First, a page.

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Abortion and Moral Theory


Healthcare professionals have to face numerous ethical issues each day. In many cases, there are certain guidelines and principles shared by practitioners and patients that help in making moral decisions. However, some issues are still debatable, and no single opinion exists on the matter. Abortion is one of such issues associated with various positions and viewpoints. Hewitt (2013) notes that the three central positions associated with the moral status of the fetus include liberal, moderate, and conservative. The case under analysis is an illustration of some of the major views and paradigms. This paper includes an analysis of the case with the focus on theories used by the stakeholders and the outcomes of each theoretical frameworks.

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Theories Applied by the Stakeholders

Jessica is the one to make a decision in terms of the US legislation, so her opinion will matter most. The patient seems to follow the conservative paradigm focusing on the belief that every life is sacred (Hewitt, 2013). Jessica is likely to choose the deontological position of moral absolutists who stress that abortion is a form of murder that is not permissible. At the same time, she seems to have doubts and apply some concepts that lie within the boundaries of utilitarian approaches. Utilitarian views are associated with considering the outcomes of people’s actions (Sumner, 2014). Thus, Jessica also considers the possible effects of her decision on her future life. In the first case, she views the fetus as a person while, in the second case, the patient accepts that personhood begins at later terms of the fetus development. It is difficult to foresee Jessica’s choice as the two theoretical paradigms are characterized by different outcomes. If the conservative views prevail, the patient will choose to keep the child and hope for better. If Jessica chooses to apply the utilitarian approach, she can agree to have an abortion.

Marco follows a moderate standpoint and does not view the fetus as a person. This moral status of the fetus makes abortion an appropriate and legal alternative for parents (MacKinnon & Fiala, 2016). The man concentrates on the outcomes rather than absolute views on abortion. He considers the prospects of having a disabled child, which is associated with substantial financial losses. Clearly, the quality of life of the future child is also considered. The mentioned theoretical paradigm is associated with a positive view on abortion, so Marco is likely to apply the utilitarian approach and favor the idea of abortion.

Dr. Wilson tends to apply the relational concepts when determining the moral status of the child. In other terms, the doctor believes that the fetus can exist in the relationship with a specific female, which has an impact on the balance between the rights of the fetus and the mother. The relational approach is utilitarian in nature as the focus is on possible outcomes of the decisions that can be made (Hewitt, 2013). The doctor recommends abortion as the most appropriate solution in this case. The healthcare professional considers the quality of life of the child, as well as emotional, psychological, and physical outcomes for the mother. Since the concept of personhood is not applied to the fetus, Dr. Wilson sees abortion as a viable option.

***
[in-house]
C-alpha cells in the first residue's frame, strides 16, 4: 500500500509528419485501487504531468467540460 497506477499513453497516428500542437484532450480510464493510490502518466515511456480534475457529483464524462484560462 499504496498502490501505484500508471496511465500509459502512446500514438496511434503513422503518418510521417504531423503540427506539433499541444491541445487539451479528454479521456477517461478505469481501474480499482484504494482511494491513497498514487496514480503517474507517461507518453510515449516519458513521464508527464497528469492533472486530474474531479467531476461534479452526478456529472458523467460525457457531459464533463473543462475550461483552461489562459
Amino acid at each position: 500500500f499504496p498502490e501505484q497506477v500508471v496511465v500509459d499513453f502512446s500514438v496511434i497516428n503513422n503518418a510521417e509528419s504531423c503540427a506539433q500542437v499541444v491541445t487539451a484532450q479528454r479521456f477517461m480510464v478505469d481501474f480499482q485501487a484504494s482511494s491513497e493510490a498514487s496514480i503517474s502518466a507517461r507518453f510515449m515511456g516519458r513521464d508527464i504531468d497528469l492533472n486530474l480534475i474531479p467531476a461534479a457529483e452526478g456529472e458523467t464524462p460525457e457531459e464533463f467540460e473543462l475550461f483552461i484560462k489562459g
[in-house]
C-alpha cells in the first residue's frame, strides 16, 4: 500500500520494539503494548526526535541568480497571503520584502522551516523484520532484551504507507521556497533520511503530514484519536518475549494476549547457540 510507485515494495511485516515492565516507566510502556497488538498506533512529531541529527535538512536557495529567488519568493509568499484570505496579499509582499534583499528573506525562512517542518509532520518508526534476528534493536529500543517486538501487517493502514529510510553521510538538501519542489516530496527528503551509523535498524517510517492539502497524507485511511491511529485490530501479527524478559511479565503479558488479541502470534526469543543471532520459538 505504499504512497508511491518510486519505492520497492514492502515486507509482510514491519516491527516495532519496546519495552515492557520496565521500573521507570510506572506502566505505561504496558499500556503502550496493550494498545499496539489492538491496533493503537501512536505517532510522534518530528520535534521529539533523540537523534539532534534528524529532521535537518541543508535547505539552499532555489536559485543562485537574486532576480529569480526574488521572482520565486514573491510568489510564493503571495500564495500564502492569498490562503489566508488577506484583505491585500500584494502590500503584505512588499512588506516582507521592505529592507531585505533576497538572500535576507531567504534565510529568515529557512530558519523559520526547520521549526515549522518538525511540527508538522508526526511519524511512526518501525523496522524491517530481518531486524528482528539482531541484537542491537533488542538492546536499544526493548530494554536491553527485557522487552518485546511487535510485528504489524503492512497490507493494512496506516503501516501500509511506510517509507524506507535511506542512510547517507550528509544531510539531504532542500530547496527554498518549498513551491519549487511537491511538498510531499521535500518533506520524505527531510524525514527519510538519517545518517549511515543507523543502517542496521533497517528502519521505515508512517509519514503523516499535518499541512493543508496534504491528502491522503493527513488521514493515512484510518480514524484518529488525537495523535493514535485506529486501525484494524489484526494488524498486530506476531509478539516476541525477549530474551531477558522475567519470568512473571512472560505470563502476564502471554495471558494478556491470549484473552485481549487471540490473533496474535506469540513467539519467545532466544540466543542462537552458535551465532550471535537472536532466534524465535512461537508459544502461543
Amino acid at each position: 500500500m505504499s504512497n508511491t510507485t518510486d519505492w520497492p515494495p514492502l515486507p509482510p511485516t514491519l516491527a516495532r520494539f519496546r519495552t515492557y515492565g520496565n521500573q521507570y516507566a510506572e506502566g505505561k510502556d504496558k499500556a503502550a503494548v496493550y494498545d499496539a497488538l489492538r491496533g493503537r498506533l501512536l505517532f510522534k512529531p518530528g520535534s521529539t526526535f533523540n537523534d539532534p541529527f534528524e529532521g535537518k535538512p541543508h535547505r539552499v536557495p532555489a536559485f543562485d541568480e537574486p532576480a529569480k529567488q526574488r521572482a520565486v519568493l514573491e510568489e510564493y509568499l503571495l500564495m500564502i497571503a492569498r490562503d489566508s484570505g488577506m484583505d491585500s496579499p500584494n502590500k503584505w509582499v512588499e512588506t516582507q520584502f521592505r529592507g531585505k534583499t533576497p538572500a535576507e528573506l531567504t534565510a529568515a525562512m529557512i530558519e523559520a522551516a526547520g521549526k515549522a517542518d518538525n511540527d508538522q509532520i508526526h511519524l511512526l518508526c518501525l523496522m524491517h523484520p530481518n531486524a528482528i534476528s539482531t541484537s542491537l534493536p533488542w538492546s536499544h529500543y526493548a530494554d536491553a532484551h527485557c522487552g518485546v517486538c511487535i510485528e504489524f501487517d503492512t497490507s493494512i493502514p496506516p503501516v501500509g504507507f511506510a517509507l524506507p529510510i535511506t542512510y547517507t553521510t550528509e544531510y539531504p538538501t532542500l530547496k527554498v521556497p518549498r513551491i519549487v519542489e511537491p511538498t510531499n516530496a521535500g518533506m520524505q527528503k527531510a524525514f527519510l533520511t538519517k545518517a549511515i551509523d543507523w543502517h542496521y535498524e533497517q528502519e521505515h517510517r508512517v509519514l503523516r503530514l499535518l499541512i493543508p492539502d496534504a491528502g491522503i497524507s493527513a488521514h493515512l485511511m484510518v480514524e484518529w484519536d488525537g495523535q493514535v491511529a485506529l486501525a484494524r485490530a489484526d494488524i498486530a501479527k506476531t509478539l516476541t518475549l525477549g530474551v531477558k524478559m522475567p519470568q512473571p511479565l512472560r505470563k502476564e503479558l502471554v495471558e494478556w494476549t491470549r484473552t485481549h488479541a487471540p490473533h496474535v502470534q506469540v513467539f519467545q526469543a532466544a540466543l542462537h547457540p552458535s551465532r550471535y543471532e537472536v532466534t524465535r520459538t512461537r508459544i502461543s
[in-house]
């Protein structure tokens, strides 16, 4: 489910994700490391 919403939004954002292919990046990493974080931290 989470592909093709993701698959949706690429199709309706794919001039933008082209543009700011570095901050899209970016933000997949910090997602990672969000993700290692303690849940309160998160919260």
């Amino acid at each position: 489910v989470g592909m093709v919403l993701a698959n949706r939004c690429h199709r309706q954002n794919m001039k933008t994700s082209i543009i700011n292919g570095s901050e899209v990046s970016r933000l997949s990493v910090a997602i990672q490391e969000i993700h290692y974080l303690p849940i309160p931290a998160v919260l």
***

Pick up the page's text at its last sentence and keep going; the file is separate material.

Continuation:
Finally, Maria can be regarded as a moral absolutist who sees abortion as an unacceptable option. The patient’s aunt follows deontological views and sees the fetus as a person. In this theoretical paradigm, abortion is seen as a form of murder that is morally wrong and cannot be considered as an option (Hewitt, 2013). Maria will recommend her niece to keep the child and try to live the life that is given to them.

The Most Appropriate Theory to Apply

The relational autonomy approach, used by Dr. Wilson, is the most appropriate alternative in Jessica’s case. The moral status of the fetus is regarded in relation to the mother’s rights and outcomes. At this stage (approximately 20 weeks), the fetus is not regarded as the person, so the focus on certain biological aspects is possible. At the same time, the utilitarian view should also be applied as the outcomes of the mother’s decision for the baby should be considered. The child’s quality of life will be low, which will cause suffering to the child that can die in infancy or be a disabled person. Both options are unacceptable, so abortion is the only viable recommendation to make and follow.


On balance, the case in question is an illustration of the way different theoretical paradigms can determine people’s decisions. Although the deontological approach and the moral status of the fetus as a person can be considered, it is advisable to apply the utilitarian approach. The focus on outcomes is essential since the patient’s decision not to terminate her pregnancy can cause significant suffering to both mother and child. It is noteworthy that in the case under analysis, the moral status of the child is less relevant than the possible outcomes. When regarding the fetus as a person, it is possible to justify the abortion (utilitarian views) or see it as murder (deontological standpoint). In the given case, abortion seems the most appropriate solution with the most favorable outcomes for the stakeholders.

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Hewitt, C. M. (2013). Ethics and women’s health. In A. G. Peirce & J. A. Smith (Eds.), Ethical and legal issues for doctoral nursing students: A textbook for students and reference for nurse leaders (pp. 221-236). Lancaster, PA: Springer.

MacKinnon, B., & Fiala, A. (2016). Ethics: Theory and contemporary issues (9th ed.). Boston, MA: Cengage Learning.

Sumner, L. W. (2014). Abortion and moral theory. Princeton, NJ: Princeton University Press.

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